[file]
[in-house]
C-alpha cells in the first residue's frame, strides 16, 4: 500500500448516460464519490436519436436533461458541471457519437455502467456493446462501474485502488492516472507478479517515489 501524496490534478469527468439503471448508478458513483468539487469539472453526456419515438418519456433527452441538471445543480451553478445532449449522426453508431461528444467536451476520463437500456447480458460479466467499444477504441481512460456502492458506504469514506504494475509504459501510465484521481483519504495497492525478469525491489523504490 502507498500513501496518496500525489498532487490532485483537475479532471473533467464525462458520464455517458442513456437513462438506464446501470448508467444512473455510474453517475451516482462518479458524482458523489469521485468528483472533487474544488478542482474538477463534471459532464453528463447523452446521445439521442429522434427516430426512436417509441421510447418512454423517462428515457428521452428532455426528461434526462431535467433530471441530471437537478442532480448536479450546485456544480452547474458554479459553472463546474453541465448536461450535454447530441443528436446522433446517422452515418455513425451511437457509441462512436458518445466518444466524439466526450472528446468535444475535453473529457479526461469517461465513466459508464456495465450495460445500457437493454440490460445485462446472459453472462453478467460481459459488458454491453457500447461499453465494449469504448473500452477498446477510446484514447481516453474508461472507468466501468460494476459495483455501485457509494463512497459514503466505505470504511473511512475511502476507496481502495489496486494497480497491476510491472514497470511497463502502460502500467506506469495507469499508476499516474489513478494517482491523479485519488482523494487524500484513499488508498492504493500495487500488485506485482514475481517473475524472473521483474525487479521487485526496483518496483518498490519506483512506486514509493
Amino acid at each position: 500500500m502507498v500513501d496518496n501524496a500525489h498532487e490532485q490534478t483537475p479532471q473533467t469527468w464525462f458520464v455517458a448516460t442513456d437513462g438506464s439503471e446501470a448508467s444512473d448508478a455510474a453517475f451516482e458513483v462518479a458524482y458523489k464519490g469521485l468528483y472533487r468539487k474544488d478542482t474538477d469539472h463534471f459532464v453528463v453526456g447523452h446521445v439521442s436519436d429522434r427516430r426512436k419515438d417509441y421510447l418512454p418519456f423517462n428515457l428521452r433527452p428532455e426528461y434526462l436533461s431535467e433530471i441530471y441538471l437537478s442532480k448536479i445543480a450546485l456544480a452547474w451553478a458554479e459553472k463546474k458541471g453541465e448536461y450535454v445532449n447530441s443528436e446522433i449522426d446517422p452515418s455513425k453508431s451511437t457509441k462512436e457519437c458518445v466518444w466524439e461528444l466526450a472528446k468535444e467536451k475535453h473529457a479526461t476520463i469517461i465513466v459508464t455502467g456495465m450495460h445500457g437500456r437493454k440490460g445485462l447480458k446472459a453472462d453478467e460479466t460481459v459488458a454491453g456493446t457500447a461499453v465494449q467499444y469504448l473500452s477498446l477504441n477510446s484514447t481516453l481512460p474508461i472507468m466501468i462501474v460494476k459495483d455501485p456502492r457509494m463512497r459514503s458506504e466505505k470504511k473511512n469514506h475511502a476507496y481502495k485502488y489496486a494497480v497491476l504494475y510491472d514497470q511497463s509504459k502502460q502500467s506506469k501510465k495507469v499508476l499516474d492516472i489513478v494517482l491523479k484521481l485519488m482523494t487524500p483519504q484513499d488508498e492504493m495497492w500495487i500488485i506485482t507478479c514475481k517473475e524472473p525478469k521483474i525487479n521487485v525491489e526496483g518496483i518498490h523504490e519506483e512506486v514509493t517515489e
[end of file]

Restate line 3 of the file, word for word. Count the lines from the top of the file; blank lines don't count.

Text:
Amino acid at each position: 500500500m502507498v500513501d496518496n501524496a500525489h498532487e490532485q490534478t483537475p479532471q473533467t469527468w464525462f458520464v455517458a448516460t442513456d437513462g438506464s439503471e446501470a448508467s444512473d448508478a455510474a453517475f451516482e458513483v462518479a458524482y458523489k464519490g469521485l468528483y472533487r468539487k474544488d478542482t474538477d469539472h463534471f459532464v453528463v453526456g447523452h446521445v439521442s436519436d429522434r427516430r426512436k419515438d417509441y421510447l418512454p418519456f423517462n428515457l428521452r433527452p428532455e426528461y434526462l436533461s431535467e433530471i441530471y441538471l437537478s442532480k448536479i445543480a450546485l456544480a452547474w451553478a458554479e459553472k463546474k458541471g453541465e448536461y450535454v445532449n447530441s443528436e446522433i449522426d446517422p452515418s455513425k453508431s451511437t457509441k462512436e457519437c458518445v466518444w466524439e461528444l466526450a472528446k468535444e467536451k475535453h473529457a479526461t476520463i469517461i465513466v459508464t455502467g456495465m450495460h445500457g437500456r437493454k440490460g445485462l447480458k446472459a453472462d453478467e460479466t460481459v459488458a454491453g456493446t457500447a461499453v465494449q467499444y469504448l473500452s477498446l477504441n477510446s484514447t481516453l481512460p474508461i472507468m466501468i462501474v460494476k459495483d455501485p456502492r457509494m463512497r459514503s458506504e466505505k470504511k473511512n469514506h475511502a476507496y481502495k485502488y489496486a494497480v497491476l504494475y510491472d514497470q511497463s509504459k502502460q502500467s506506469k501510465k495507469v499508476l499516474d492516472i489513478v494517482l491523479k484521481l485519488m482523494t487524500p483519504q484513499d488508498e492504493m495497492w500495487i500488485i506485482t507478479c514475481k517473475e524472473p525478469k521483474i525487479n521487485v525491489e526496483g518496483i518498490h523504490e519506483e512506486v514509493t517515489e